Definitions

from The American Heritage® Dictionary of the English Language, 5th Edition.

  • noun Latin as used since about 1500.

from Wiktionary, Creative Commons Attribution/Share-Alike License.

  • proper noun The Latin language spoken and written after the Middle Ages, including Renaissance Latin, Ecclesiastical Latin, and Contemporary Latin.

from WordNet 3.0 Copyright 2006 by Princeton University. All rights reserved.

  • noun Latin since the Renaissance; used for scientific nomenclature

Etymologies

Sorry, no etymologies found.

Examples

  • Larva is therefore an appropriate term for that stage of an insect's life during which its final form is still hidden or masked, and New Latin lārva was thus applied in 1691 by Carolus Linnaeus, the Swedish botanist who originated our system of classifying plants and animals.

    Unmasking religion

  • Larva is therefore an appropriate term for that stage of an insect's life during which its final form is still hidden or masked, and New Latin lārva was thus applied in 1691 by Carolus Linnaeus, the Swedish botanist who originated our system of classifying plants and animals.

    Archive 2009-02-01

  • New Latin restaurant from Starr a definite for 2013 Chestnut

    The Clog

  • New Latin restaurant from Starr a definite for 2013 Chestnut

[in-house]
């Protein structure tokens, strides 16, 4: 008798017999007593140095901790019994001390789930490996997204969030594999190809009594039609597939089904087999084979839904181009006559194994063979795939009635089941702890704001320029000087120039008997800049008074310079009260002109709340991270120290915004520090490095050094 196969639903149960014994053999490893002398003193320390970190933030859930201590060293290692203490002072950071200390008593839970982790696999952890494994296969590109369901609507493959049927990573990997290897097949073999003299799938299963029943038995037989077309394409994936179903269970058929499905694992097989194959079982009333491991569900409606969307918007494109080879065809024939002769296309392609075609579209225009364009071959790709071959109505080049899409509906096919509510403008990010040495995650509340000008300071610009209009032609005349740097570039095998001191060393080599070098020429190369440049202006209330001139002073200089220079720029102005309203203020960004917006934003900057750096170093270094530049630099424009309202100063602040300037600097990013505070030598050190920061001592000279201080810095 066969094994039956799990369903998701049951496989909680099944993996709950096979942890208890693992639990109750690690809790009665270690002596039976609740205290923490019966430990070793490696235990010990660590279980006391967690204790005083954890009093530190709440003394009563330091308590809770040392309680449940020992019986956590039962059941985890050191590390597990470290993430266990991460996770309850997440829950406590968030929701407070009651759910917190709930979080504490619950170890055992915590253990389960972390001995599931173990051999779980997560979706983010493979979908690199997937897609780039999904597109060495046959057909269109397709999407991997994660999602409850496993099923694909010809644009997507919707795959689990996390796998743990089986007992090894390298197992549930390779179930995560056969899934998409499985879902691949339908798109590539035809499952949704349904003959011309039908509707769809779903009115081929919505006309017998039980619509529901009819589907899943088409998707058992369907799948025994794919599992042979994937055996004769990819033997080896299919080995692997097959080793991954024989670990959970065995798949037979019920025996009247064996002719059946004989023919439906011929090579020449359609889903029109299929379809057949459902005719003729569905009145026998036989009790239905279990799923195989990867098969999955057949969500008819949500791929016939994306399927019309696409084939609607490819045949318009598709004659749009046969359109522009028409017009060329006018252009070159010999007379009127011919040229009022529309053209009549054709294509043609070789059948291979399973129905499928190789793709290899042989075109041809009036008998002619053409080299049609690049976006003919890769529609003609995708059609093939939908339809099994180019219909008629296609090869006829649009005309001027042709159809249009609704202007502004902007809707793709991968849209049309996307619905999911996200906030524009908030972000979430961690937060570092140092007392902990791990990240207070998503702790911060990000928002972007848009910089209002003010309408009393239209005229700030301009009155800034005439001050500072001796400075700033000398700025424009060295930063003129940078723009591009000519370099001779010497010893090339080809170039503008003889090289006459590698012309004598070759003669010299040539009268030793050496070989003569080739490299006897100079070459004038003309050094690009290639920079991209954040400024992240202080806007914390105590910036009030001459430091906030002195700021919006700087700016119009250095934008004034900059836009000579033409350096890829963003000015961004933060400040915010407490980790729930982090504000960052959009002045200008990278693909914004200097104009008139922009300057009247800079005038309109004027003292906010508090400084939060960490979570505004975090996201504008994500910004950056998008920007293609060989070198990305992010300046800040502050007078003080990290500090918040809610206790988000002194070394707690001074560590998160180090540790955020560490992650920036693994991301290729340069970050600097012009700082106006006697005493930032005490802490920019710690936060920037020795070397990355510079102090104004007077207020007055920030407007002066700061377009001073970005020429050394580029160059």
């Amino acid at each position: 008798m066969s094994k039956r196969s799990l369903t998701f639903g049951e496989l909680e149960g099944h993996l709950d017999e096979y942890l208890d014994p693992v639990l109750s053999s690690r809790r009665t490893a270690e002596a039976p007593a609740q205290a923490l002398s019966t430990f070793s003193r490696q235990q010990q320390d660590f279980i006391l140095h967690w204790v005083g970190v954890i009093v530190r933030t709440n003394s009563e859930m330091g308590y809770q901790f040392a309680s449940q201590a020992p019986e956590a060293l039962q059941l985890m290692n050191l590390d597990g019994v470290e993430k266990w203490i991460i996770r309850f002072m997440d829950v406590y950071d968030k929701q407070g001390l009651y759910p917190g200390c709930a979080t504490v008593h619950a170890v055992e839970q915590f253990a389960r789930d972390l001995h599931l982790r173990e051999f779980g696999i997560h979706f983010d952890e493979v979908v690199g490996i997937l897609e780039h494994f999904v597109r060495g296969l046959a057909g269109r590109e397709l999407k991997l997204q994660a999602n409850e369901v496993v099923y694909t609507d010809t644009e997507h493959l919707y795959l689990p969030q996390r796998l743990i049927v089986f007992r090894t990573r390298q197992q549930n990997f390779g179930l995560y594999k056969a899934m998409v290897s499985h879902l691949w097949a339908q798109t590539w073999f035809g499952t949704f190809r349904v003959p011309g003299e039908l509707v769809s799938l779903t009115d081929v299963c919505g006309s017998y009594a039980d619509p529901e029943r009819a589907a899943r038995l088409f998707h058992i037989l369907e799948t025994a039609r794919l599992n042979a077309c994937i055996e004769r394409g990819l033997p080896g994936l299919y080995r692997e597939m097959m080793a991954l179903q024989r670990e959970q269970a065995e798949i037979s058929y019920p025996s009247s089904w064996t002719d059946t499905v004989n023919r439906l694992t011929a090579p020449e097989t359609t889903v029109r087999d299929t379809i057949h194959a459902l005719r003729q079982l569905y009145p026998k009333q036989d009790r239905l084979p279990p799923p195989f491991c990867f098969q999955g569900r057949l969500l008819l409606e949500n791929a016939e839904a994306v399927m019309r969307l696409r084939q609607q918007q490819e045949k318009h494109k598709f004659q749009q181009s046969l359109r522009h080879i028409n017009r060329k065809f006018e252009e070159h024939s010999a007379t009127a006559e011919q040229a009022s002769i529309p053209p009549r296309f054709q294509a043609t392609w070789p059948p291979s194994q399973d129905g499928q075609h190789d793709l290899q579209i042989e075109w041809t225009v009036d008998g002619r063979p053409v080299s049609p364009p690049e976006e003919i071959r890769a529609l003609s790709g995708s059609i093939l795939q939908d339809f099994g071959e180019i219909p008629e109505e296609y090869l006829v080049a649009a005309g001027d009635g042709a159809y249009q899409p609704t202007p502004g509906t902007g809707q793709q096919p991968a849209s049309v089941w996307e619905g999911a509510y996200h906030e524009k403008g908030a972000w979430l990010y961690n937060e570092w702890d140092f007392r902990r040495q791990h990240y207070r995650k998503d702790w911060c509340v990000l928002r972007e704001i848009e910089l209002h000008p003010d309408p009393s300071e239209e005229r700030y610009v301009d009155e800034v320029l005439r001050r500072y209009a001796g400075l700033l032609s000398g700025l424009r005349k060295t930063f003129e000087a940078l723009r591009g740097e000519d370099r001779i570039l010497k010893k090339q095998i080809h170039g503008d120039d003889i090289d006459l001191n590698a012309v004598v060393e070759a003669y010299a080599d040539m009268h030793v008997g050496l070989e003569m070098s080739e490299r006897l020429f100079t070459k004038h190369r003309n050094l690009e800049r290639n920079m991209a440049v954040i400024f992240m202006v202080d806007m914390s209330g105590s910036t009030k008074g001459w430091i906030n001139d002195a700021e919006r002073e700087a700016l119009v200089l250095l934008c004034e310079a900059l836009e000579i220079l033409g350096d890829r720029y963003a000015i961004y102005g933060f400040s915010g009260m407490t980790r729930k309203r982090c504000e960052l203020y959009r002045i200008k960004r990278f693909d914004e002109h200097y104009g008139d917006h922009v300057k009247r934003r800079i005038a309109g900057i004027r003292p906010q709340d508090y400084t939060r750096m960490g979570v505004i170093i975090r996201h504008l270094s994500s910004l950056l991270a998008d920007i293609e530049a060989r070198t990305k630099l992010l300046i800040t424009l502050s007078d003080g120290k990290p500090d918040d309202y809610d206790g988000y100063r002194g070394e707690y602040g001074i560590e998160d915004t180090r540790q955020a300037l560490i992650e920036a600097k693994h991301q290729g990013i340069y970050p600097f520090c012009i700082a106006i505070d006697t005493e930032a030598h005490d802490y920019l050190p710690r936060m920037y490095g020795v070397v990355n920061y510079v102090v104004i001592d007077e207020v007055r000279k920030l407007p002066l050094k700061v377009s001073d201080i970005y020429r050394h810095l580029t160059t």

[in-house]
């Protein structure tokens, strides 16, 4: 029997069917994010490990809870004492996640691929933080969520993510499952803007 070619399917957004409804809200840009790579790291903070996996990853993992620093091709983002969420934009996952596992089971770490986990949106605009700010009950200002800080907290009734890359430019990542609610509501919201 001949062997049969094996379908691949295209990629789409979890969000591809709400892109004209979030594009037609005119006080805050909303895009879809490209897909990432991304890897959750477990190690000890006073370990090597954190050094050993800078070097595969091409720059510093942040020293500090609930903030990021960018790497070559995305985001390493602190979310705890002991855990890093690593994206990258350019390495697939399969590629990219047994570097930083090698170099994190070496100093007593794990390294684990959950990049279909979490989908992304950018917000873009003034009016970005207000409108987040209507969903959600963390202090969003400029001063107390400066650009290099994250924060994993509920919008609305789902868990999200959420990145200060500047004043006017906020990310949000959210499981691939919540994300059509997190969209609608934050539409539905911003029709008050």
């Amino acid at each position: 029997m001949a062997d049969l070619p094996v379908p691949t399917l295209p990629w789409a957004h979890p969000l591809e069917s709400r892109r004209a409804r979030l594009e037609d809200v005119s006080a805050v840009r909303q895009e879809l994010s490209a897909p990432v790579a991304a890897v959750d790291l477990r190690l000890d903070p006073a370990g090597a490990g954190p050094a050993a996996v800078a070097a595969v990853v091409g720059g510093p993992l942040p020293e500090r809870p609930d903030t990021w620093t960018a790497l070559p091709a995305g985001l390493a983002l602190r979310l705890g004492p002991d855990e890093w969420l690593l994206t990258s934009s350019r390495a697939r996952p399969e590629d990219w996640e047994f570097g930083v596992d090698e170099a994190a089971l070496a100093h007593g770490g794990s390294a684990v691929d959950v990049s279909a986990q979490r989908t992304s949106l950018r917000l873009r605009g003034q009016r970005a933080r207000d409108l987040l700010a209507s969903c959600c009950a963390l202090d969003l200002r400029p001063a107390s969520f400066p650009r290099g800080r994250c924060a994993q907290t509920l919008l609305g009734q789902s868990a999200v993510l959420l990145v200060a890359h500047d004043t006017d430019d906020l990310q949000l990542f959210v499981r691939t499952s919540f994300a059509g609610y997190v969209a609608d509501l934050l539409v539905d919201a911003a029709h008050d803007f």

The Clog

  • However, it now appears to have a far more complicated history: German Bismut came from New Latin bismutum, itself altered from medieval Latin vismutum, from obsolete German Wismut, itself a compound of Wise -, ` meadow, 'plus Mut, ` mine claim'.

    VERBATIM: The Language Quarterly Vol XXIII No 4

  • In some cases, the Southern Amerind loanwords acquired by English through the filter of Spanish, Portuguese, French, and New Latin had already passed through another language.

    VERBATIM: The Language Quarterly Vol IX No 3

  • Taino accounts for 62 (11. 3%) of my exemplars, of which 55 entered English via Spanish, 2 via French, 1 via Portuguese, 3 via New Latin, and 1 directly.

    VERBATIM: The Language Quarterly Vol IX No 3

  • It accounts for 15 (2. 7%) of my exemplars, of which 5 entered English via French, 4 via New Latin, 2 via Dutch, 1 via Portuguese, and the other 3 directly.

    VERBATIM: The Language Quarterly Vol IX No 3

  • It accounts for 15 (2. 7%) of my exemplars, of which 6 entered English via Spanish, 1 via New Latin, and the remainder directly.

    VERBATIM: The Language Quarterly Vol IX No 3

  • The same sources attributed skimmia to New Latin and described Taka-Diastase as a trademark, without stating, unfortunately, whence the trademark came (admittedly the taka could be Japanese in origin; I must confess ignorance on that point).

    VERBATIM: The Language Quarterly Vol IX No 3

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